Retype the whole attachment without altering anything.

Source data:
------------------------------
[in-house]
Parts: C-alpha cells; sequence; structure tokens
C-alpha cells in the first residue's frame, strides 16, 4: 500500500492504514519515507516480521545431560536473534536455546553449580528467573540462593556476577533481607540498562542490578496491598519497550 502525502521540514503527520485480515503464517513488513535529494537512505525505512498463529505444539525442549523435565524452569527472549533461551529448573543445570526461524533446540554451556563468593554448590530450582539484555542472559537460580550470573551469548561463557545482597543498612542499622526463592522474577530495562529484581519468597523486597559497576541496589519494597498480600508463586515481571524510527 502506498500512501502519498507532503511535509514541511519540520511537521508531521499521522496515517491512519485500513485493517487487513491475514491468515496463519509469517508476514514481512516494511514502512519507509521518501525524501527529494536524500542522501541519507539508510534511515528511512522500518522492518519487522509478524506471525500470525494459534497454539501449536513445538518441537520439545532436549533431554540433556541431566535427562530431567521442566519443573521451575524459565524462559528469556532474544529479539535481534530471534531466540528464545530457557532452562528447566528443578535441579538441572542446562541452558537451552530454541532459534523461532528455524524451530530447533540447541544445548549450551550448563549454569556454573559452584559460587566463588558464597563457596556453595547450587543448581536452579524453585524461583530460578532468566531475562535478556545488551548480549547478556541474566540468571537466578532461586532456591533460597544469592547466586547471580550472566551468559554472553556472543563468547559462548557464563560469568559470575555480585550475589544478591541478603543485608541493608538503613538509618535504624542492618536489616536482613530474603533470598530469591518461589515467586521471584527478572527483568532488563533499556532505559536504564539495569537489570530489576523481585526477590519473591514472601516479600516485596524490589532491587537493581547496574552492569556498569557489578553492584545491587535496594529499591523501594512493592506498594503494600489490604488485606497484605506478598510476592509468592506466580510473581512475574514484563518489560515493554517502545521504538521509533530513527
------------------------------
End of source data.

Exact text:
[in-house]
Parts: C-alpha cells; sequence; structure tokens
C-alpha cells in the first residue's frame, strides 16, 4: 500500500492504514519515507516480521545431560536473534536455546553449580528467573540462593556476577533481607540498562542490578496491598519497550 502525502521540514503527520485480515503464517513488513535529494537512505525505512498463529505444539525442549523435565524452569527472549533461551529448573543445570526461524533446540554451556563468593554448590530450582539484555542472559537460580550470573551469548561463557545482597543498612542499622526463592522474577530495562529484581519468597523486597559497576541496589519494597498480600508463586515481571524510527 502506498500512501502519498507532503511535509514541511519540520511537521508531521499521522496515517491512519485500513485493517487487513491475514491468515496463519509469517508476514514481512516494511514502512519507509521518501525524501527529494536524500542522501541519507539508510534511515528511512522500518522492518519487522509478524506471525500470525494459534497454539501449536513445538518441537520439545532436549533431554540433556541431566535427562530431567521442566519443573521451575524459565524462559528469556532474544529479539535481534530471534531466540528464545530457557532452562528447566528443578535441579538441572542446562541452558537451552530454541532459534523461532528455524524451530530447533540447541544445548549450551550448563549454569556454573559452584559460587566463588558464597563457596556453595547450587543448581536452579524453585524461583530460578532468566531475562535478556545488551548480549547478556541474566540468571537466578532461586532456591533460597544469592547466586547471580550472566551468559554472553556472543563468547559462548557464563560469568559470575555480585550475589544478591541478603543485608541493608538503613538509618535504624542492618536489616536482613530474603533470598530469591518461589515467586521471584527478572527483568532488563533499556532505559536504564539495569537489570530489576523481585526477590519473591514472601516479600516485596524490589532491587537493581547496574552492569556498569557489578553492584545491587535496594529499591523501594512493592506498594503494600489490604488485606497484605506478598510476592509468592506466580510473581512475574514484563518489560515493554517502545521504538521509533530513527